Ecological study and food habit analysis of endemic bat species ‘Rhinolophus beddomei’ in the Western Ghats of Maharashtra

Presented by 
Swapnil Girade 
Bharati Vidyapeeth Institute Of Environment Education And Research
Dr. Kranti Yardi*, Swapnil Girade; Institute Of Environment Education And Research Bharati Vidyapeeth,Maharashtra; Department Of Science And Technology


The bat fauna in Western Ghats of Maharashtra specifically those inhabiting only high altitude forests are poorly studied and species occurrence data is still incomplete due to patchy studies and inconsistent efforts and methodologies. Present study investigated and documented basic ecological parameters including food habit for endemic bat species Rhinolophus beddomei from selected roosting sites in Western Ghats of Maharashtra.


Methods used in the study were, recording basic micro climatic parameters using hygrometer, roost count method used for population counting, insect traps (luminescent) to check insect availability, guano and prey remains collection at roosting place and microscopic analysis of guano to determine food habits. Data was collected in three respective seasons at peak period from selected sites in Western Ghats of Maharashtra.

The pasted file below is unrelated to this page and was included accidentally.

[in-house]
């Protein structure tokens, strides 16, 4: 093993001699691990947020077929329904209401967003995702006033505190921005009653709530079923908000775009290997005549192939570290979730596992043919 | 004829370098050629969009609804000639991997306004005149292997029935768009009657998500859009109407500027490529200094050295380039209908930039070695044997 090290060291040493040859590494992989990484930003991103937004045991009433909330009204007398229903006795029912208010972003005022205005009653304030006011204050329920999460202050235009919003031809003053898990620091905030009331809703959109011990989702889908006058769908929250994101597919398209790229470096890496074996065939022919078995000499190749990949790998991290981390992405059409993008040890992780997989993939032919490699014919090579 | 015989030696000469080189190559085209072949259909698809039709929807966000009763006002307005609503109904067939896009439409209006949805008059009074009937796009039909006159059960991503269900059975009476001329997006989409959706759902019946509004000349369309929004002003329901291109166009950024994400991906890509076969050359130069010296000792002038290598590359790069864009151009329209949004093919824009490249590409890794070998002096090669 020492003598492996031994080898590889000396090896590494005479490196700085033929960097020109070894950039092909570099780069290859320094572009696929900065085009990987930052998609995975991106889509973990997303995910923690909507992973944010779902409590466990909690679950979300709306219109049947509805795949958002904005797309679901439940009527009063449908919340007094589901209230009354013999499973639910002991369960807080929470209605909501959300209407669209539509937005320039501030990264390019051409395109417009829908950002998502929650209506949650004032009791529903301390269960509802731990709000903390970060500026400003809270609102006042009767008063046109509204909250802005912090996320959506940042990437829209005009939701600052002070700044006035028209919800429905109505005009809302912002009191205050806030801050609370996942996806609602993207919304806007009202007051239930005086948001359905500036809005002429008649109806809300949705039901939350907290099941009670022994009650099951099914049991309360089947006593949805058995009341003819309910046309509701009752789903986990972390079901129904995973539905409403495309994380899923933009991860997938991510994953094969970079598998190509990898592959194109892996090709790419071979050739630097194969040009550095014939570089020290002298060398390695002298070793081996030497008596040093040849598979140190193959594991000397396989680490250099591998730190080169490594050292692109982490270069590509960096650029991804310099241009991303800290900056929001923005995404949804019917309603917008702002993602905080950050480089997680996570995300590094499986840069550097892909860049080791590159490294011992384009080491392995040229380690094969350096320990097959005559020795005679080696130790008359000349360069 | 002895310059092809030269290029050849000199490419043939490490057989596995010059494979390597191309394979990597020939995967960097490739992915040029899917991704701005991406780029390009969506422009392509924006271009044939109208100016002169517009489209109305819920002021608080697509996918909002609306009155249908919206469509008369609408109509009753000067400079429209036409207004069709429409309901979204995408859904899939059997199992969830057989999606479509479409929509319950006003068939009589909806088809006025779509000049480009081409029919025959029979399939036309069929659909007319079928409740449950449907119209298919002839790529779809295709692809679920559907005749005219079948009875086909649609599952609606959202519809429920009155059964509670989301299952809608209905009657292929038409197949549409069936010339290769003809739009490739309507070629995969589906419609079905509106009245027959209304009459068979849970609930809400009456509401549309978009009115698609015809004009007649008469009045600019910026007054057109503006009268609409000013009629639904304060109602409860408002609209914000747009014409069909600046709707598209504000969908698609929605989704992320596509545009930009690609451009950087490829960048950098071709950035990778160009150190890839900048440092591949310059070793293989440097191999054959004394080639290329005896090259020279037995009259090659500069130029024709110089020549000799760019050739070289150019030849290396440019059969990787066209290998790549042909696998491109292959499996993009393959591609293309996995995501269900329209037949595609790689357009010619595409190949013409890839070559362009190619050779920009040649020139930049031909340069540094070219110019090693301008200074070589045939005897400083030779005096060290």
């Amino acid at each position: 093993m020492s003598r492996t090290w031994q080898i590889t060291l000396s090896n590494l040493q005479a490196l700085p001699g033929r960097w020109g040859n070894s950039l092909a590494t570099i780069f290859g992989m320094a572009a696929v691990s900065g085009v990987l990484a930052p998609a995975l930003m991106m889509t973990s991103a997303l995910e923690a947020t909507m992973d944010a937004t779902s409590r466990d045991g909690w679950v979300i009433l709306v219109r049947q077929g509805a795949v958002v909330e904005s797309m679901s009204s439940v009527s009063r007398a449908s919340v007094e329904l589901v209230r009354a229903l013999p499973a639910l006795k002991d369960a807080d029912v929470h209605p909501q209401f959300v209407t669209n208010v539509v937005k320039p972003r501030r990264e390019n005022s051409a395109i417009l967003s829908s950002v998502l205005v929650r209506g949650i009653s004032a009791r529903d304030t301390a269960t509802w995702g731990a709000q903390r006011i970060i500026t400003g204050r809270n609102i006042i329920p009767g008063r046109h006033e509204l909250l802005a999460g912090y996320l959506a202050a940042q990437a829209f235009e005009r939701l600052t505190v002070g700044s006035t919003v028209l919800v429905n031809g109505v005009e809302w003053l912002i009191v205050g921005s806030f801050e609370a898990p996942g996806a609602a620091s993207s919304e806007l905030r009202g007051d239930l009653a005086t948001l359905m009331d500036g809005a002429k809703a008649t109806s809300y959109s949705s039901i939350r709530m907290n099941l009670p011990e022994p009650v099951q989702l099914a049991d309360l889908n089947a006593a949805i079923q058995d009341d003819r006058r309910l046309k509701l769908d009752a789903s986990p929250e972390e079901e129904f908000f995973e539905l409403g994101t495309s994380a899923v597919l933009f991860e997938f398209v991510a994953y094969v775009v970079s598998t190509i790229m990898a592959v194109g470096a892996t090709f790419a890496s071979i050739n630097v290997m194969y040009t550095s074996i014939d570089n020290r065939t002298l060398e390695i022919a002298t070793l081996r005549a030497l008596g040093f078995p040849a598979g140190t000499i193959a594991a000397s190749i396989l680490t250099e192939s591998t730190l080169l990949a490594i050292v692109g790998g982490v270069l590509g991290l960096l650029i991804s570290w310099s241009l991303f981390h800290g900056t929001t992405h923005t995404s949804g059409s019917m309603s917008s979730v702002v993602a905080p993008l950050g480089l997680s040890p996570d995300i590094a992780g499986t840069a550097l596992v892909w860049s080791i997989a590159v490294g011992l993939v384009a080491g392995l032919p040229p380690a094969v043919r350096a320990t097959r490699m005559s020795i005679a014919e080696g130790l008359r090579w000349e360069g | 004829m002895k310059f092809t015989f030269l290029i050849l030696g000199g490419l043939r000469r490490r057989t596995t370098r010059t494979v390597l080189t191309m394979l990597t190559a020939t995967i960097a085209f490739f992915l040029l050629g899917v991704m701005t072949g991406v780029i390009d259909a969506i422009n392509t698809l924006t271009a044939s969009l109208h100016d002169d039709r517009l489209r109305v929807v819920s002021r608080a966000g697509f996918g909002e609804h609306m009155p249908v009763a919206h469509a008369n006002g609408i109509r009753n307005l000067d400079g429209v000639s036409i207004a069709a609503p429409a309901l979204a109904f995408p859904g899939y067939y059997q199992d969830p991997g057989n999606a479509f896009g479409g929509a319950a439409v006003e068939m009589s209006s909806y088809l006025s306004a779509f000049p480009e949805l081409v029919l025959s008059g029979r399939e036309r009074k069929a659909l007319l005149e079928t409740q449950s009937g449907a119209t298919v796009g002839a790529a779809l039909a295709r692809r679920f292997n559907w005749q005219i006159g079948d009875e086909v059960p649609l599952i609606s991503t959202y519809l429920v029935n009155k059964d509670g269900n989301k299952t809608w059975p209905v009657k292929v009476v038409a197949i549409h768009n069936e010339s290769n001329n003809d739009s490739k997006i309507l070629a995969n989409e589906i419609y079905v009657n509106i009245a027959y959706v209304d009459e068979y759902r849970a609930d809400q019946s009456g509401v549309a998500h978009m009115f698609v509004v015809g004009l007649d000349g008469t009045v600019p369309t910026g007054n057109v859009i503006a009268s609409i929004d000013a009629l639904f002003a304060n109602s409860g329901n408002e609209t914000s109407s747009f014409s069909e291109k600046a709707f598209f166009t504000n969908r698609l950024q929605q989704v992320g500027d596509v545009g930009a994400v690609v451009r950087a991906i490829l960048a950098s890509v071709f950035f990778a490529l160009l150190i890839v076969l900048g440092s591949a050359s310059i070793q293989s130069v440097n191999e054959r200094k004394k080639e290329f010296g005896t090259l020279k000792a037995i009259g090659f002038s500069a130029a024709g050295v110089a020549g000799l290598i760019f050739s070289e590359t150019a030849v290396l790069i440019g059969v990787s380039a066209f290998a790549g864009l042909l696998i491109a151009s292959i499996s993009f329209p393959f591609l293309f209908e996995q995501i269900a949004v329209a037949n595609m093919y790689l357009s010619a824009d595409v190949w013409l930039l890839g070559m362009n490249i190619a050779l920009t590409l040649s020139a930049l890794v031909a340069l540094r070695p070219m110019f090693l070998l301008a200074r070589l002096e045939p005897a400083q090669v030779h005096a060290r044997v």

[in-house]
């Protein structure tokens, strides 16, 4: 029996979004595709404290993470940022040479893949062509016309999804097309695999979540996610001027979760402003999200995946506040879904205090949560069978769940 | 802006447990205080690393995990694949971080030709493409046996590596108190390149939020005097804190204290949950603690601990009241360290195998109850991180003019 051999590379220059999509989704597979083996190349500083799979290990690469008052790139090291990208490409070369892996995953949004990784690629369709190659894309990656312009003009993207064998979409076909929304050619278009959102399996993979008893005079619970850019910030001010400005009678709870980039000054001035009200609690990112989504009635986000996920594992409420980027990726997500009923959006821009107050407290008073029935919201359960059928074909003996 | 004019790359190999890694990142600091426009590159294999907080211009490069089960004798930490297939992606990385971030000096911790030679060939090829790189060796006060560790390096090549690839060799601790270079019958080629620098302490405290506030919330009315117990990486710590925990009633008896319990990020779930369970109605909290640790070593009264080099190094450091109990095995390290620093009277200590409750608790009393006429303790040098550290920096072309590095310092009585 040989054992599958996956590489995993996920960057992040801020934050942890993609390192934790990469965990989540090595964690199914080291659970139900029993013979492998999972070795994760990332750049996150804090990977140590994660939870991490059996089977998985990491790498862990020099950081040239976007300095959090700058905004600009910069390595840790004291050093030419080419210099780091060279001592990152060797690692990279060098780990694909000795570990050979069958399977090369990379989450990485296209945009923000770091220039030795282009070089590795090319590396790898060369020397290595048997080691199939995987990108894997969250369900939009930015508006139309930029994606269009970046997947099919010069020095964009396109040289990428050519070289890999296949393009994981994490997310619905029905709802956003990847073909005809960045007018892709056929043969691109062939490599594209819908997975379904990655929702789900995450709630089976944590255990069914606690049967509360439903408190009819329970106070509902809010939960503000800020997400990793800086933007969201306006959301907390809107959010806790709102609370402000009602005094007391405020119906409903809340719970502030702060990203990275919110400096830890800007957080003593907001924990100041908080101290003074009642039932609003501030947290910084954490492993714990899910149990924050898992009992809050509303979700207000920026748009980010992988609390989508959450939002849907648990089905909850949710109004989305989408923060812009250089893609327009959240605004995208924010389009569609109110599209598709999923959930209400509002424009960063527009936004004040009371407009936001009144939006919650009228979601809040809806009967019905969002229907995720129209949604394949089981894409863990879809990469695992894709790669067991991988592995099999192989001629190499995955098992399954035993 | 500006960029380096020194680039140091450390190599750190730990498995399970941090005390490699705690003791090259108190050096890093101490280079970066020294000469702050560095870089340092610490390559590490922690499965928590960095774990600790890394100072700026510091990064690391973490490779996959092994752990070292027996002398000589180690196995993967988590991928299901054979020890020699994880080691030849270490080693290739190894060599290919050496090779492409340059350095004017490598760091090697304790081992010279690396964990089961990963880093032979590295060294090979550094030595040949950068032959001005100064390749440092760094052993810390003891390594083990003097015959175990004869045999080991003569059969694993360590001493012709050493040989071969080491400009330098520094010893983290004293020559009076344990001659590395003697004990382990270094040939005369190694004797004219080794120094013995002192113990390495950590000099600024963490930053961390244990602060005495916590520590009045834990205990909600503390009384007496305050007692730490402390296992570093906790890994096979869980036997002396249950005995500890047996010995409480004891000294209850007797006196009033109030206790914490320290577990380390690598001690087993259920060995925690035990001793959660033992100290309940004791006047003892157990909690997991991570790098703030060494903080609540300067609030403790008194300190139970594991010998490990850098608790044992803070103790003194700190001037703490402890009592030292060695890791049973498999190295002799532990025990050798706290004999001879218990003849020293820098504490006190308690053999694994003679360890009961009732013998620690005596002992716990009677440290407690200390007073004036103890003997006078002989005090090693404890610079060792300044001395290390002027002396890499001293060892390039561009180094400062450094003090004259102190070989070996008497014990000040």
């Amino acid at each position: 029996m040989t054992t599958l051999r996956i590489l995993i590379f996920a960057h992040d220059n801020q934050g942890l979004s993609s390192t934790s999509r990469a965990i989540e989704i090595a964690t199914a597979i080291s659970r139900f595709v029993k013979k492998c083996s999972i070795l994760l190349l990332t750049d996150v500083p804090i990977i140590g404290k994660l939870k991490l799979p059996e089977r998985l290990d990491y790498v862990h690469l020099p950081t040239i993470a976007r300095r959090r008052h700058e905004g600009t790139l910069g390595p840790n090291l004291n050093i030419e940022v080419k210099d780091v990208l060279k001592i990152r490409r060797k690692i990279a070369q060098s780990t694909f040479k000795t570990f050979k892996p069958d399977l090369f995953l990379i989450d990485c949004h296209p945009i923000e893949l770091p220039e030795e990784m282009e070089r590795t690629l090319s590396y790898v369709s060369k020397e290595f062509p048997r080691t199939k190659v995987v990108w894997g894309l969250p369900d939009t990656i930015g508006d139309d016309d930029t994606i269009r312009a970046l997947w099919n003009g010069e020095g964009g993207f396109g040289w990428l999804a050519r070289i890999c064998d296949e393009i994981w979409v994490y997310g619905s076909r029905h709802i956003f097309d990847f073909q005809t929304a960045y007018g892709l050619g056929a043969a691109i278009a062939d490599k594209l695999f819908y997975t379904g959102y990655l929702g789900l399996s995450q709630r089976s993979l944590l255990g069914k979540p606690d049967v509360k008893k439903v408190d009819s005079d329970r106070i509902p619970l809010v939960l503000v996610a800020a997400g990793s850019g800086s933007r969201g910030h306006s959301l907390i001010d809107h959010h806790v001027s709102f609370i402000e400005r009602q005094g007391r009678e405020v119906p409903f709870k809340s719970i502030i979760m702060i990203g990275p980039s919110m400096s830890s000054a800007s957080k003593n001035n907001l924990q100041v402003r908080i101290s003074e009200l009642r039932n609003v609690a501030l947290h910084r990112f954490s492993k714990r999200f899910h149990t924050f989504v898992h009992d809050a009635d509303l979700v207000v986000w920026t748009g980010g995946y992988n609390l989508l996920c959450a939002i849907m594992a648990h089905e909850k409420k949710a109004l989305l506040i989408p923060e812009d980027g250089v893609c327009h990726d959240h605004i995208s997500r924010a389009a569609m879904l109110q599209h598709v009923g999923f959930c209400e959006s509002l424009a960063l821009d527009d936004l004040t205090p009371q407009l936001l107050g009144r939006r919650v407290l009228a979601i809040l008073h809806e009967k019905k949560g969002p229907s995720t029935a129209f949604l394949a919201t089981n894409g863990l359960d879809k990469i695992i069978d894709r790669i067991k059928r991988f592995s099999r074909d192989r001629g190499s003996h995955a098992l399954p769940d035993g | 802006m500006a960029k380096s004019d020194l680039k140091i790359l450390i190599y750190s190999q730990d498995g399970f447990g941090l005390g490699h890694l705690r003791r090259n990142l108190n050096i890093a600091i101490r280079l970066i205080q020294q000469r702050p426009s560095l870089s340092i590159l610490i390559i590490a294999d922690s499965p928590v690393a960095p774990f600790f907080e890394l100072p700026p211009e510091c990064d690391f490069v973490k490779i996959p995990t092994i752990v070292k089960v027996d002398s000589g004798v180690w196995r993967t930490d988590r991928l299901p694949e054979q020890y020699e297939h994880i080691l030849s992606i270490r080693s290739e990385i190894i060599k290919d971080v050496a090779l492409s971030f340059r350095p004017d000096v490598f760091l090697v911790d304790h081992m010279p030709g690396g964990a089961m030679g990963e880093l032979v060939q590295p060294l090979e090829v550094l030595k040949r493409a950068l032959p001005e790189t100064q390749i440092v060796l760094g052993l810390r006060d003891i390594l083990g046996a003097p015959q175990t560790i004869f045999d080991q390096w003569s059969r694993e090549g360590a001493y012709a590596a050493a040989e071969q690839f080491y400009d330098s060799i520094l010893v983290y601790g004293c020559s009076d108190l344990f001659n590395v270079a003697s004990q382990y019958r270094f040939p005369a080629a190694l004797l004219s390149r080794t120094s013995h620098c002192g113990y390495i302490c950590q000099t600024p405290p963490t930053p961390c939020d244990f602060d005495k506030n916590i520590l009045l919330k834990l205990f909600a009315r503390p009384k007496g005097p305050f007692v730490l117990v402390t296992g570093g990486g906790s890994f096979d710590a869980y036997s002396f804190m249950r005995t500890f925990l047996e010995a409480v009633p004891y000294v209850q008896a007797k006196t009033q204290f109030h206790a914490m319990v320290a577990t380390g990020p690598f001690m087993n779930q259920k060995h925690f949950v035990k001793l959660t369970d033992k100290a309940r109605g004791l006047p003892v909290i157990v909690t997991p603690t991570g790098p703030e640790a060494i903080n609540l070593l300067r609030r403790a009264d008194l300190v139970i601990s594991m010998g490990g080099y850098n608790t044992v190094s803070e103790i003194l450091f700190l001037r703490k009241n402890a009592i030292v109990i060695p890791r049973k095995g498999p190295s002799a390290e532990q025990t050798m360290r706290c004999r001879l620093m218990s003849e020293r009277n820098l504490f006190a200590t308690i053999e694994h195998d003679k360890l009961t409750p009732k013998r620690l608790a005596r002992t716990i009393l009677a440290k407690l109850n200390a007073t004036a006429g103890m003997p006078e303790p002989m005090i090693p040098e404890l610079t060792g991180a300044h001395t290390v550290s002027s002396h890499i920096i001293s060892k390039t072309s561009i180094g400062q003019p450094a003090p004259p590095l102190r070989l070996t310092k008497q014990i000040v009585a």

Ecological parameters including feeding habits and vegetation structure for Rhinolophus beddomei were recorded : humidity, 61%; temperature, 24 degree Celsius; altitude > 1300 meter and habitat type (high altitude semi evergreen forest). The study also suggests that Rhinolophus beddomei is largely dependent on Coleopteran insects (Scarabidae family) as their primary food source, even though there were equal or greater availability of other prey taxa.


The major threats to Rhinolophus beddomei are roost disturbance by tourism, high vulnerability to extinction and degradation of high altitude forest.The baseline ecological data collected for Rhinolophus beddomei will be helpful in understanding the distribution, abundance, habitat preferences and designing necessary conservation measures for Rhinolophus beddomei as this endemic species needs immediate protection.